What do Gulf Arabs expect from Donald Trump?
Gulf Arab states are quietly applauding the arrival in the White House of a hawkish leader opposed to their adversary Iran
Gulf Arab states are quietly applauding the arrival in the White House of a hawkish leader opposed to their adversary Iran, even if they suspect Donald Trump's short temper and abrasive tweets may at times heighten tensions in the combustible Middle East.
While many countries around the world listened with concern to his protectionist inaugural address, Gulf Arab officials appear optimistic. They see in Trump a strong president who will shore up Washington's role as their main strategic partner in a region central to US security and energy interests.
In Gulf Arab eyes, that involves above all checking what they see as a surge of Iranian support for paramilitary allies in Syria, Iraq, Yemen and Lebanon and for fellow Shiite Muslims in Bahrain and Saudi Arabia's oil-producing Eastern Province.
It also means overlooking for now rhetoric about uniting "the civilized world against radical Islamic terrorism" in an address that critics said echoed George W. Bush's "crusade" against terrorism, a phrase which, for Muslims, evokes barbarous campaigns by medieval Christians against Islam.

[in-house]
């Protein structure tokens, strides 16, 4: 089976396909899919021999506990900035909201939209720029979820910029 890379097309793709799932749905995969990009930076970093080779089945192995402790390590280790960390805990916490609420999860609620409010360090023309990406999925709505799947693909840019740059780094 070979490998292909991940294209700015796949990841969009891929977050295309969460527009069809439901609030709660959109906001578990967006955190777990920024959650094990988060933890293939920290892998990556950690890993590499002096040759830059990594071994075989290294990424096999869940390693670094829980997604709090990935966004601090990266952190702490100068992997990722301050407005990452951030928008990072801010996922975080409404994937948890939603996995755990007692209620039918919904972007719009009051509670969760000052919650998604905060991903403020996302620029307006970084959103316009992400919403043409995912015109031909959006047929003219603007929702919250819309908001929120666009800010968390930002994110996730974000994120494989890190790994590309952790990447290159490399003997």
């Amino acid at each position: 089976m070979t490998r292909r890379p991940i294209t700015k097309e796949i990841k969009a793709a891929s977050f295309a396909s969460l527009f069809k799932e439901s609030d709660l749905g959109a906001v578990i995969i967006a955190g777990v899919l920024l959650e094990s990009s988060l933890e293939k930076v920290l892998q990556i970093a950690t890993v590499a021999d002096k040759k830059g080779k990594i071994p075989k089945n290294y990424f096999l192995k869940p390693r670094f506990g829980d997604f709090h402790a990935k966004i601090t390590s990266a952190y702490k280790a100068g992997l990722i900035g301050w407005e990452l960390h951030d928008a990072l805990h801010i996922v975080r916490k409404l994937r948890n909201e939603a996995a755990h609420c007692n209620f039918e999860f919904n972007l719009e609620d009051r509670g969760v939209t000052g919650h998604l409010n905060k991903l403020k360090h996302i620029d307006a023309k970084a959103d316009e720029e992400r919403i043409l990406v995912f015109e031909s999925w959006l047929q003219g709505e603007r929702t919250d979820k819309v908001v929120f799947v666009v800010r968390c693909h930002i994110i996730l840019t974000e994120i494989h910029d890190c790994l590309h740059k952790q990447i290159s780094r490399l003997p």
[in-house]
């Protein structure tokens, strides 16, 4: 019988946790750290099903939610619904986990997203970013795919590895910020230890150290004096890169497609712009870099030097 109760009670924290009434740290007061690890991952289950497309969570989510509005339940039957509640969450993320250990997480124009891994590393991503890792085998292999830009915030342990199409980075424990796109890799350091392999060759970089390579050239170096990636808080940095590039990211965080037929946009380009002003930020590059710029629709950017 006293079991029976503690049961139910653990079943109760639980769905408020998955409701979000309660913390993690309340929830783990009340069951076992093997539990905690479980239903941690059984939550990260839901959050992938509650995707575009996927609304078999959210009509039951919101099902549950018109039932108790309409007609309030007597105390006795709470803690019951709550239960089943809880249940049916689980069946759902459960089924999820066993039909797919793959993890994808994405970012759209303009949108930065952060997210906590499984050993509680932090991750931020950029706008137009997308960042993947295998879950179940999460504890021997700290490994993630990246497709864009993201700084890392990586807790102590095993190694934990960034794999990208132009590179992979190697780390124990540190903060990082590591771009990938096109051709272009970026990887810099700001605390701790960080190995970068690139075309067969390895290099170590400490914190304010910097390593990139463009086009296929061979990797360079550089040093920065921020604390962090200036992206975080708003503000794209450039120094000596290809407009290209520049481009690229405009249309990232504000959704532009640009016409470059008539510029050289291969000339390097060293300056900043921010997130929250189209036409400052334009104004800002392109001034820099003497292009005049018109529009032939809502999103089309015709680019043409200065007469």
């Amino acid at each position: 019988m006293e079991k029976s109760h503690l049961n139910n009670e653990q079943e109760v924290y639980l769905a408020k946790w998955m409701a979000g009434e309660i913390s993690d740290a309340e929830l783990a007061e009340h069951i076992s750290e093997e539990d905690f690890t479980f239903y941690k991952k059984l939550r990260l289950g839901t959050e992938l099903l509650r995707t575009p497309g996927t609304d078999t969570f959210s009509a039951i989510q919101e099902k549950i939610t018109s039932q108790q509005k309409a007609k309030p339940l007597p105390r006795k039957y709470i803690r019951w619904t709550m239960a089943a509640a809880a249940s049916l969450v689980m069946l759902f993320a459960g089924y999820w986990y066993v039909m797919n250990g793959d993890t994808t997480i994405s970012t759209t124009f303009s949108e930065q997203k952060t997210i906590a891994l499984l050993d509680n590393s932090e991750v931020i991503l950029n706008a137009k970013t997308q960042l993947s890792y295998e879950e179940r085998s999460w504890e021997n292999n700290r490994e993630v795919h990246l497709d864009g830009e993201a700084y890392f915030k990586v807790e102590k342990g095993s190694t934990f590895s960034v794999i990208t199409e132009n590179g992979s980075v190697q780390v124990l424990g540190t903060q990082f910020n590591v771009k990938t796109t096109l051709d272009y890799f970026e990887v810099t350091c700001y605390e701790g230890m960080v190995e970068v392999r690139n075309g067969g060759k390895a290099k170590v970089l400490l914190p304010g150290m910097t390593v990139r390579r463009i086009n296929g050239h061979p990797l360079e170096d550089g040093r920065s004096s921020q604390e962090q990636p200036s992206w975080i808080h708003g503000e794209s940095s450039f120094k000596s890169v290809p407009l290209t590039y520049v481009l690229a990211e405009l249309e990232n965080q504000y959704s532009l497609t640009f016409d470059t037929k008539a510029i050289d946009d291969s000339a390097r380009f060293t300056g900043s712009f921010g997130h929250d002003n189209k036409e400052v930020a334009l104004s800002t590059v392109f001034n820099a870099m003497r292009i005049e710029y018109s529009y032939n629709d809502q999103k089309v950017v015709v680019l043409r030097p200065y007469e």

Saudi Arabia in particular appears relieved at the departure of Barack Obama, who it felt considered Riyadh's alliance with Washington less important than negotiating a deal in 2015 to neutralize Iran's nuclear program.
The relationship is a pillar of the Middle East's security balance. But it has suffered since Riyadh took issue with what it saw as Obama's withdrawal from the region, and a perceived inclination towards Iran since the 2011 Arab uprisings.
'Another Ronald Reagan'
There have been tensions over Syria, where Obama dismissed Gulf Arab urgings to give more aid to rebels fighting President Bashar al-Assad, who has survived thanks to Iranian and Russian backing.
"Perception is important: Trump does not look like the kind of guy who will bend towards Iran or anyone else," said Abdulrahman al-Rashed, a veteran Saudi commentator.
"If he behaves as he says, then we will see another Ronald Reagan, someone all the forces in the region will take seriously. That's what we have missed in the past eight years, unfortunately."